HAC Athletics

HAC Coaches Spotlight: Paul Liotti

Last updated on April 25, 2018

After 7 years of walking the sidelines in the Gannett gym, home of the HAC varsity boys basketball team, Paul Liotti is stepping away from coaching. During that time he has helped rebuild a program that won just 1 game in the 2015-2016 season, by finishing 14-7 overall this year while earning Finger Lakes West Coach of the Year honors for his efforts. Liotti has been influential in shaping and impacting over 80 different HAC student-athletes during his tenure and his presence will be missed in the coming seasons. Get to know coach Liotti better below as we wish him all the best in his next endeavors.

“It’s been a tremendous experience for me,” said Liotti (pictured left with Honeoye head coach Trevor Gage) who resides with his family right in Rochester, N.Y. “Seeing how far the program has come and getting to know the HAC community – the student-athletes, the teachers, administrators, it’s all just been a rewarding experience.”

Liotti had previously spent 27 years coaching basketball with stints at Aquinas and coaching multiple CYO teams before arriving to HAC in 2011. During his tenure, Liotti’s direct, no fluff demeanor brought toughness, energy and unity to the boys basketball program.

“The program’s cohesiveness is one of the things I’m most proud of, “said Liotti. “the inclusion of the modified and JV teams with the varsity team has been one of the biggest changes since I’ve been here.”

Liotti created events such as ‘modified night’ that gave the opportunity to the modified boys basketball players to sit on the bench with the varsity team during games, while also highlighting their season and individual achievements at halftime. He also installed program-wide practices so that varsity athletes could work with the modified and JV boys basketball players in the program.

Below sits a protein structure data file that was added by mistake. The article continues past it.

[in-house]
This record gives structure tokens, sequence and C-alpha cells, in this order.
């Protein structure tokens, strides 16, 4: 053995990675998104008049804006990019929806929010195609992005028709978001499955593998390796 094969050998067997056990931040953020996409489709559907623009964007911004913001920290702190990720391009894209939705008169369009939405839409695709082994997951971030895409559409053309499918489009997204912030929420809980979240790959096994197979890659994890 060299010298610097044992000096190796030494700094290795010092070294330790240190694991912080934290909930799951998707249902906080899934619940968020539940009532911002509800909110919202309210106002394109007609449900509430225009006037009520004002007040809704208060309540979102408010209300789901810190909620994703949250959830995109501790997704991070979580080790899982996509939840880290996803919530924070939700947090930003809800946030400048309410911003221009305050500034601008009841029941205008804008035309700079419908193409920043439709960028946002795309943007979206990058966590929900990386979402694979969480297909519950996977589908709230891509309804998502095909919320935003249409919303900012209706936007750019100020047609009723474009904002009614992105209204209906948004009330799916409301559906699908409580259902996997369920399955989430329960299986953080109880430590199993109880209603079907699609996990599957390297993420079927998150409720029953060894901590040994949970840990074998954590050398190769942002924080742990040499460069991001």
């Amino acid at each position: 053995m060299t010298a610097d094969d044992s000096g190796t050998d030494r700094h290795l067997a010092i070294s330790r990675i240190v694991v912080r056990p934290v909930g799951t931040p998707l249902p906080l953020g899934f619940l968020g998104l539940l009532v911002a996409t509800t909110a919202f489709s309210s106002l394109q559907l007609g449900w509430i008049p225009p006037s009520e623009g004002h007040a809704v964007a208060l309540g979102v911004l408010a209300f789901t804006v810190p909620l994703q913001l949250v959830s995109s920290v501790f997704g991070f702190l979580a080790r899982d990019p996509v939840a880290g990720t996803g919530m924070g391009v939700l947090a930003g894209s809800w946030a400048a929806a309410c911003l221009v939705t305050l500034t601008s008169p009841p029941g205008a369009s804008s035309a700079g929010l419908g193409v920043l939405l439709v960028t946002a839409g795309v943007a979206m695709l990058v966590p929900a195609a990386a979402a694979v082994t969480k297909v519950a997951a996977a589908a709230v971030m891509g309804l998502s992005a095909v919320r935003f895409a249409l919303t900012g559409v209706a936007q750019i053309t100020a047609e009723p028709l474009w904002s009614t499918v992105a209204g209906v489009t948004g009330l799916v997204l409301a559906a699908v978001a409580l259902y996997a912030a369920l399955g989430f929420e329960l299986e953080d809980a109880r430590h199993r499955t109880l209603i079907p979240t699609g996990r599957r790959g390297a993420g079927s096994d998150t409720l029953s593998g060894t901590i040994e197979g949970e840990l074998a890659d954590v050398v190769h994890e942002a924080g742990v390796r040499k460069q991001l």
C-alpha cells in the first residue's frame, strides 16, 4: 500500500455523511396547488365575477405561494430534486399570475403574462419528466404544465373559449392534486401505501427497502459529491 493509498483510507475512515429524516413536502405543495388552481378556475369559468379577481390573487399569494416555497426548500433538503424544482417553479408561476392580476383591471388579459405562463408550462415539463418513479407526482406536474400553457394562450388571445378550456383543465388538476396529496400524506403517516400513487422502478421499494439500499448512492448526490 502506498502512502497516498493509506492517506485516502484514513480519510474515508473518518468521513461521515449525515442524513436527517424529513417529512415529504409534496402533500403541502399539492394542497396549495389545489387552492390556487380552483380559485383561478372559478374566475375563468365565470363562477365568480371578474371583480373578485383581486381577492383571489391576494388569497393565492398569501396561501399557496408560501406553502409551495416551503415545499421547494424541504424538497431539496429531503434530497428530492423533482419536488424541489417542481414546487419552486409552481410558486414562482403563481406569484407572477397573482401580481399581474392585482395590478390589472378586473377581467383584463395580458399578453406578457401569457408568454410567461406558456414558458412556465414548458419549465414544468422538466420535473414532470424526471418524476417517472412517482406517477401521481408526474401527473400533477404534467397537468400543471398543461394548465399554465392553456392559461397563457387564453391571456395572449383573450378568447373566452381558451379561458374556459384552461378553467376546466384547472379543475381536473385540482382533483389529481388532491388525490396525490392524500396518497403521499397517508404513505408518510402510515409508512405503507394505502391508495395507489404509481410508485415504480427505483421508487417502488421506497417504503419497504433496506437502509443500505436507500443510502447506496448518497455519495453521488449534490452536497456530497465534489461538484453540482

The one moment during his tenure that Liotti is most proud of was the ‘Jamir Avery‘ basketball night that raised funds for Jamir Avery (The Harley School class of 2013) and his family. The money raised went towards constructing a wheelchair ramp at Avery’s home.

“To see the outpouring amount of support and love – and seeing the hard work come back for someone like Jamir is something I’ll never forget.”

Working at HAC has been all that much more rewarding as his wife, Kristin Liotti, is the Administrative Assistant to the Upper School Head at The Harley School and his youngest son Owen is currently a senior at Harley, while his oldest son Dominic graduated from Harley in 2016.

Liotti plans on spending more time with his family, traveling and writing as a contributor for Pickin’ Splinters.

Q: What makes an athlete successful? What makes a team successful?

A: For an individual athlete, it’s the mentality that you have to put in extra work. For a team, it’s doing what it takes to get better. Having a competitive juice and fire within the belly.

Q: If you could go back and give yourself 1 piece of advice your first year coaching, what would it be?

A: I’d remind myself that winning is not the most important thing. That coaching and playing is for the love of the game. To keep in mind the importance of reveling in the kid who couldn’t dribble, that then learned how to dribble. It’s not about wins and losses, it’s about being there for the kids.

Q: What are some things your team/players have taught you?

A: The body of work and the kids I’ve coached are all unique, yet their all the same. They all have love for one another, they want to compete, but also they know their limitations. Most student-athletes strive to be the best they can be. The players’ personalities at HAC helped shape my approach towards preparation and coaching. I always wanted to tailor coaching to the team, as opposed to the individual. It is important for the team to let them succeed on their own and to progress at their own pace.

Q: What teams do you root for?

A: Oklahoma Sooners, Boston Celtics and the Buffalo Bills.

Q: Who is a coach that you admire?